Saturday, March 28, 2009

RTW 5K (3/28/09 Edition)

I woke up with 40 minutes to the start of this 5K.  Thank goodness I only live a couple of miles away from it.  This morning was cold!  39 degrees when I stepped out of the car.  Even with gloves, the hands were chilly.  Thank goodness for long sleeves and gloves.  Today's goal was to go under 24 minutes and possibly break an 11 month old P.R. of 23:53.

M1:  7:33
M2:  7:54
M3:  7:56
0.1:  0:36

Overall:  23:58 (P.R. time:  23:53)
Pace:  7:47
Shoes:  Asics Kayano 14 (109.4 miles)

As it usually happens to me in 5K races, I went out too fast, at one point, registering 6:33/mile pace on the Garmin.  Totally unsustainable.  This lack of strategy might have cost me the precious 6 seconds I needed to set a new P.R.  I felt pretty strong all the way until the last half mile which needed all of my concentration to fight the urge to throw up.  This was interesting as I only had a few gulps of Gatorade 20 minutes before the start of the race.

I'm quite sure I have a P.R. in me somewhere and I hope to get it before the weather turns hot.  2 more chances in April.

Thursday, March 19, 2009

Running Shoes

Runners fuss over their shoes more so than any other equipment they use.  Perhaps because the shoes are at the core of the essence of running.  Other than bare footers, its not so possible to go out on a nice leisurely 6 miler without them.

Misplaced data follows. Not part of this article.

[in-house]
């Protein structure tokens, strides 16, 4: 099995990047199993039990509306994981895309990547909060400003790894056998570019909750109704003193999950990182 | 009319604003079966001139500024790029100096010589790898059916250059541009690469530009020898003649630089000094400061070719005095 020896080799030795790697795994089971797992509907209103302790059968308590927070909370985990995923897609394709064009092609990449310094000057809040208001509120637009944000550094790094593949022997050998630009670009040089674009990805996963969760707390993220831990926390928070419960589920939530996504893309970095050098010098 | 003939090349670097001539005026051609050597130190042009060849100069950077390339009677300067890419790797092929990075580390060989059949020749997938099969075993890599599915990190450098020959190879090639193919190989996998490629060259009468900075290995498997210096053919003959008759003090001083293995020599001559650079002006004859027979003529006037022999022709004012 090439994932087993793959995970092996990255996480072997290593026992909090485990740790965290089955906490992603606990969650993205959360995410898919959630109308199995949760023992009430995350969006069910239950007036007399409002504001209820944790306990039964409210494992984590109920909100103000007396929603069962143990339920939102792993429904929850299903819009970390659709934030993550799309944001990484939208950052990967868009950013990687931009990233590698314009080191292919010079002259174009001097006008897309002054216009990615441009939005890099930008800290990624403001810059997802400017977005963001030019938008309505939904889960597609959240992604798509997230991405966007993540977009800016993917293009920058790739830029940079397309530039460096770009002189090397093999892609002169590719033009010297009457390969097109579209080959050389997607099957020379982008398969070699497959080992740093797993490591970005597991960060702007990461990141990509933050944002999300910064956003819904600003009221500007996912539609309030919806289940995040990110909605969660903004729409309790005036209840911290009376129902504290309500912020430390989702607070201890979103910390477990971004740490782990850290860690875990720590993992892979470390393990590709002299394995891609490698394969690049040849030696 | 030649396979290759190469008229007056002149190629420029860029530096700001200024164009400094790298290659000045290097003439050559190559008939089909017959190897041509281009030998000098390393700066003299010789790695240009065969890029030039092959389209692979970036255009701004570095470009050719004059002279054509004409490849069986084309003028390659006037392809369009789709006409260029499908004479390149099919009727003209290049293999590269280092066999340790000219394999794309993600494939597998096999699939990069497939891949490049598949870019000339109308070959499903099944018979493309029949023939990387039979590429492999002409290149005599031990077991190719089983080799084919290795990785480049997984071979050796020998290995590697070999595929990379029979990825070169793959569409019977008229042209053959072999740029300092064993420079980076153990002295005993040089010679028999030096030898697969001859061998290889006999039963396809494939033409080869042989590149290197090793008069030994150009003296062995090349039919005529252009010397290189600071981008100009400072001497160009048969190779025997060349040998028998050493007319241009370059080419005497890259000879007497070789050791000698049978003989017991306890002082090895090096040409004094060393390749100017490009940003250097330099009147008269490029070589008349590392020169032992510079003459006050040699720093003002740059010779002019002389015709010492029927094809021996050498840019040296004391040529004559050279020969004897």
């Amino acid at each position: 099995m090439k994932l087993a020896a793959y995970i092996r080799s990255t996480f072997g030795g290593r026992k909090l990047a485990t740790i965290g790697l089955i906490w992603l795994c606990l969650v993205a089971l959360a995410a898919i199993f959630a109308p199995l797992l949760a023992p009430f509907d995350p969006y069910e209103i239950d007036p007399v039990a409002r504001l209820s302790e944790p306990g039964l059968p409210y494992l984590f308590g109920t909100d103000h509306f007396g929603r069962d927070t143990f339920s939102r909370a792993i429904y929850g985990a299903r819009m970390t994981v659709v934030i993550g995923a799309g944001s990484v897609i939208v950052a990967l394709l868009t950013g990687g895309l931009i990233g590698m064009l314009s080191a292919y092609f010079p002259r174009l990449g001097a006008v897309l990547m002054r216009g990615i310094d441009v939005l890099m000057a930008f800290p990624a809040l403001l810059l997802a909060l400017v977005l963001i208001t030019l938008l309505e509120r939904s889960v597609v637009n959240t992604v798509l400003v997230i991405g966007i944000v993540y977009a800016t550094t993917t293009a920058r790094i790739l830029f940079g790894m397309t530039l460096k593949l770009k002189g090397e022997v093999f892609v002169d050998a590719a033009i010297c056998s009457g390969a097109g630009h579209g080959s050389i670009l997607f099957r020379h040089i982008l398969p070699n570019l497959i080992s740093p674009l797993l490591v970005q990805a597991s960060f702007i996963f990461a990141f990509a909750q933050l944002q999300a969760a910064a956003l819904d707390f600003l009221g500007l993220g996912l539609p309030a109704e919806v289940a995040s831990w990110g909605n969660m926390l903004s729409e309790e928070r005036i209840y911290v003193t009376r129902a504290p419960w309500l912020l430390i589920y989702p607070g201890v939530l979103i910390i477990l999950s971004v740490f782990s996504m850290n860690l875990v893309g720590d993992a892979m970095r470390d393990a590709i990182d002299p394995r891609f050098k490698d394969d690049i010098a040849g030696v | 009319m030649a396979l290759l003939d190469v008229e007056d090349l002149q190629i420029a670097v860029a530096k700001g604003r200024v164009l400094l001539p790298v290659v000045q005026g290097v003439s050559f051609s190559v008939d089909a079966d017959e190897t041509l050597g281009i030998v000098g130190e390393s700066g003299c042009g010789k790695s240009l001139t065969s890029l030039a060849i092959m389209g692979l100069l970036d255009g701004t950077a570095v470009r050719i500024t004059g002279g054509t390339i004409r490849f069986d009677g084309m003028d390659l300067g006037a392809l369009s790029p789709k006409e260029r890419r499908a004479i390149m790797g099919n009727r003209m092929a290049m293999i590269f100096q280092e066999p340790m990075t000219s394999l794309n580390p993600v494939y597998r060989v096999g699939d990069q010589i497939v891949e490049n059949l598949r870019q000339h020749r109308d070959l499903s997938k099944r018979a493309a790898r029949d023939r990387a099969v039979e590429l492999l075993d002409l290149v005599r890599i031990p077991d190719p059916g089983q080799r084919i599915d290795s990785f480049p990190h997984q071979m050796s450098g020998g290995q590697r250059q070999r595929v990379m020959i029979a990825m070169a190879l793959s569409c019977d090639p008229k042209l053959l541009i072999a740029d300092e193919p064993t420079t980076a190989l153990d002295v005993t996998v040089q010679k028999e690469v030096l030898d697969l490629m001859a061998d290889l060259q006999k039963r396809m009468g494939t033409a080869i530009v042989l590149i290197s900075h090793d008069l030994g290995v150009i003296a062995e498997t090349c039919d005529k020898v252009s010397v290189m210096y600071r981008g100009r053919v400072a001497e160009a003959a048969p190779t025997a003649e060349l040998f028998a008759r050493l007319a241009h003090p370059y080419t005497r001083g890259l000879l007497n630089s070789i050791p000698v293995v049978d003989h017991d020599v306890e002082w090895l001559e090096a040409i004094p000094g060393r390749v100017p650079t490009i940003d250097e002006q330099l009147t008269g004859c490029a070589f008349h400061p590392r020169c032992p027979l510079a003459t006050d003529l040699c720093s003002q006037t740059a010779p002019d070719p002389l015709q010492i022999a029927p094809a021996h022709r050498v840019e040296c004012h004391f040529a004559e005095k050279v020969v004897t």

I never bought running shoes until I started running.  I used to always buy tennis shoes for casual gym like shoes.  This bias was probably born during my studying years as I used to "live" on tennis courts.  I bought my first running shoes when I started running, which makes sense.  But first pair was bought on looks and value.  I couldn't figure out why there were running shoes costing over $100.  Little did I know.  Not only do I use Kayano's, I tend to buy a few pairs a year, making it the largest portion of my running budget.

Fast forward to today.  I bought Cumulus 10 for my son.  Yes, he is only training to run a 5K.  Yes it was the most expensive shoes Alex has ever owned.  Yes, the wife unit will freak out tonight when she sees these $80 shoes.  But he is going to look cool when he steps outside Saturday morning to run 2 miles.  The farthest he has ever run.  I hope the running bug bites him.  Running is such a joy in many levels.

Saturday, March 14, 2009

2009 Texas Independence Relay - Cliff Notes Version

I ran my second relay of my life.  Both have been the TIR version.  Our twelfth runner dropped out at the last moment due to work issues and we had to re-jigger our legs to accommodate.  Everything was good except that continuous van switching got a little tiring half way through.  But Team Cassie prevailed and worked it all out.  I was mentally preparing for the legs that were assigned to me but since the legs changed at the last moment, I had to just go with the flow and decide on running tactics for my legs as they came about.  This wasn't so bad, as our team's desire to push the pace was pretty infectious.